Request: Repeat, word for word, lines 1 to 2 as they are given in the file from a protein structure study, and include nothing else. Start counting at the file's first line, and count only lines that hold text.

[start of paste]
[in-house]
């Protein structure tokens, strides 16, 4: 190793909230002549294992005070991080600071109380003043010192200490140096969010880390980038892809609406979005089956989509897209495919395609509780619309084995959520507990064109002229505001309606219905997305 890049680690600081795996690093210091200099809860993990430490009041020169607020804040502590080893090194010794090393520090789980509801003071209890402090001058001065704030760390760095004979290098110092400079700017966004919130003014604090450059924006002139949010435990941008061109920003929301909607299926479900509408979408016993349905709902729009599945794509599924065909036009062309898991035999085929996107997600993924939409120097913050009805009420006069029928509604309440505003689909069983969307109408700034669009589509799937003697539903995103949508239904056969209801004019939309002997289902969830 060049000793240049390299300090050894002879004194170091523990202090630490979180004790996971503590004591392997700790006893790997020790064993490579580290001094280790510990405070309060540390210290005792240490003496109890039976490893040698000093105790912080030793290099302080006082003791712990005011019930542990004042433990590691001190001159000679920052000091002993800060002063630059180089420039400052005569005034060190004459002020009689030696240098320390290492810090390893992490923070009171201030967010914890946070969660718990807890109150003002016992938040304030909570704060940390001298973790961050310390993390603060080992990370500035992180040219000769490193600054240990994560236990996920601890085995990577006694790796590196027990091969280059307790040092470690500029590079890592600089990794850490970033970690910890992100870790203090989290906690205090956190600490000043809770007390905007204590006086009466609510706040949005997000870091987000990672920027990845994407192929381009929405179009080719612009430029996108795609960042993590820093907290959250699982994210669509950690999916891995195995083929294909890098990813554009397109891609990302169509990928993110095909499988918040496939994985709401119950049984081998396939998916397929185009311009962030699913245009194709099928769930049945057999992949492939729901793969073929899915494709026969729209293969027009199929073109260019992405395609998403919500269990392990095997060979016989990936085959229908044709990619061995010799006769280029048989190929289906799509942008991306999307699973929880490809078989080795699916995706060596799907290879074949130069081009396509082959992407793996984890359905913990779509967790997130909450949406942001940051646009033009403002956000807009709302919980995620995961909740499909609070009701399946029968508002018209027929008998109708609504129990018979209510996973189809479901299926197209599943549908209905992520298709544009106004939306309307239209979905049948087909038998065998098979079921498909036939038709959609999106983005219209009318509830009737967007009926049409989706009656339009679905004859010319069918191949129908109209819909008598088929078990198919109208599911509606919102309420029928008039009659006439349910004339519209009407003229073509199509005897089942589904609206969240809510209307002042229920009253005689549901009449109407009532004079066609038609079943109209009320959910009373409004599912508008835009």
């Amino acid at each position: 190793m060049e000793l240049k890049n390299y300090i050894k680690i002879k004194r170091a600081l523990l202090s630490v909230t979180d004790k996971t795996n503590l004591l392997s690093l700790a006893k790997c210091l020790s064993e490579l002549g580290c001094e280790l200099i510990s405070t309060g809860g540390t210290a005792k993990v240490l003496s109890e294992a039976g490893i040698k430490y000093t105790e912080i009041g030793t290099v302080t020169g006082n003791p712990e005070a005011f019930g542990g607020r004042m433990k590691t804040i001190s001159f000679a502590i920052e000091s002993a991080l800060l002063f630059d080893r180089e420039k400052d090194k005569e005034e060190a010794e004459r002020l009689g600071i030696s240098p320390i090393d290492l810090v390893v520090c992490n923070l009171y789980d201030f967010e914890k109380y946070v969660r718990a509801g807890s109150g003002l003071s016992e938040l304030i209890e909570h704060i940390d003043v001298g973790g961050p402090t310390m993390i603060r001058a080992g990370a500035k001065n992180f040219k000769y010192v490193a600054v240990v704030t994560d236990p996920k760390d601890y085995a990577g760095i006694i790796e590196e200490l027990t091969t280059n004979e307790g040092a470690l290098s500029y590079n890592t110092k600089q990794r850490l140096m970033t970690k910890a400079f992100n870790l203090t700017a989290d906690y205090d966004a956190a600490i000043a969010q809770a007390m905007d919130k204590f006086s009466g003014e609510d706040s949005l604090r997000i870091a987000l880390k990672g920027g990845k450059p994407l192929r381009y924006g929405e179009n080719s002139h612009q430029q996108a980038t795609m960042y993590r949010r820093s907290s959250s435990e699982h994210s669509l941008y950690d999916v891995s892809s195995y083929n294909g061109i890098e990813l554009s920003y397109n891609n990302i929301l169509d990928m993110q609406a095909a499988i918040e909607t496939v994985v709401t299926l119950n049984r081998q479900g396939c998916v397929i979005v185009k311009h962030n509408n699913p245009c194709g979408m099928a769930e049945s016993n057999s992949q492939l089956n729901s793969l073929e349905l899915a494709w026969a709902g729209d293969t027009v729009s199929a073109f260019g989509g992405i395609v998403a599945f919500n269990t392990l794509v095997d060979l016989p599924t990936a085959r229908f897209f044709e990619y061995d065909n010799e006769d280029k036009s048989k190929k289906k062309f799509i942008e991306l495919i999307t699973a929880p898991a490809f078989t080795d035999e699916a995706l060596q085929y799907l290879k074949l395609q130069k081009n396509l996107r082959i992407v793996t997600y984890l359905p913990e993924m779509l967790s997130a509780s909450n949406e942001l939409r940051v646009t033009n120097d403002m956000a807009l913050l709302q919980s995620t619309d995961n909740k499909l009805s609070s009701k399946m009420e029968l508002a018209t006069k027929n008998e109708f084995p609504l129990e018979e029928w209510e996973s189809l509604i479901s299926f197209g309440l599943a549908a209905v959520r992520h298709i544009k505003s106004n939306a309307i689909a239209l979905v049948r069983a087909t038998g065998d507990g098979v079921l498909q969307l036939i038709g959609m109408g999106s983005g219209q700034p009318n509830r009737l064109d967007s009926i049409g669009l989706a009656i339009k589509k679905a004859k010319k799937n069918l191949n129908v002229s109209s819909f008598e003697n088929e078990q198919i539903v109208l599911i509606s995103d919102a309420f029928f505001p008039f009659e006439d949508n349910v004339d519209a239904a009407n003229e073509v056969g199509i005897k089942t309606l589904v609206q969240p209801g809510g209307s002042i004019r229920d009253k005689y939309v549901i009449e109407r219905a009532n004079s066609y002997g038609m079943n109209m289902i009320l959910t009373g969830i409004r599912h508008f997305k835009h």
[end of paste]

[in-house]
């Protein structure tokens, strides 16, 4: 190793909230002549294992005070991080600071109380003043010192200490140096969010880390980038892809609406979005089956989509897209495919395609509780619309084995959520507990064109002229505001309606219905997305 890049680690600081795996690093210091200099809860993990430490009041020169607020804040502590080893090194010794090393520090789980509801003071209890402090001058001065704030760390760095004979290098110092400079700017966004919130003014604090450059924006002139949010435990941008061109920003929301909607299926479900509408979408016993349905709902729009599945794509599924065909036009062309898991035999085929996107997600993924939409120097913050009805009420006069029928509604309440505003689909069983969307109408700034669009589509799937003697539903995103949508239904056969209801004019939309002997289902969830 060049000793240049390299300090050894002879004194170091523990202090630490979180004790996971503590004591392997700790006893790997020790064993490579580290001094280790510990405070309060540390210290005792240490003496109890039976490893040698000093105790912080030793290099302080006082003791712990005011019930542990004042433990590691001190001159000679920052000091002993800060002063630059180089420039400052005569005034060190004459002020009689030696240098320390290492810090390893992490923070009171201030967010914890946070969660718990807890109150003002016992938040304030909570704060940390001298973790961050310390993390603060080992990370500035992180040219000769490193600054240990994560236990996920601890085995990577006694790796590196027990091969280059307790040092470690500029590079890592600089990794850490970033970690910890992100870790203090989290906690205090956190600490000043809770007390905007204590006086009466609510706040949005997000870091987000990672920027990845994407192929381009929405179009080719612009430029996108795609960042993590820093907290959250699982994210669509950690999916891995195995083929294909890098990813554009397109891609990302169509990928993110095909499988918040496939994985709401119950049984081998396939998916397929185009311009962030699913245009194709099928769930049945057999992949492939729901793969073929899915494709026969729209293969027009199929073109260019992405395609998403919500269990392990095997060979016989990936085959229908044709990619061995010799006769280029048989190929289906799509942008991306999307699973929880490809078989080795699916995706060596799907290879074949130069081009396509082959992407793996984890359905913990779509967790997130909450949406942001940051646009033009403002956000807009709302919980995620995961909740499909609070009701399946029968508002018209027929008998109708609504129990018979209510996973189809479901299926197209599943549908209905992520298709544009106004939306309307239209979905049948087909038998065998098979079921498909036939038709959609999106983005219209009318509830009737967007009926049409989706009656339009679905004859010319069918191949129908109209819909008598088929078990198919109208599911509606919102309420029928008039009659006439349910004339519209009407003229073509199509005897089942589904609206969240809510209307002042229920009253005689549901009449109407009532004079066609038609079943109209009320959910009373409004599912508008835009």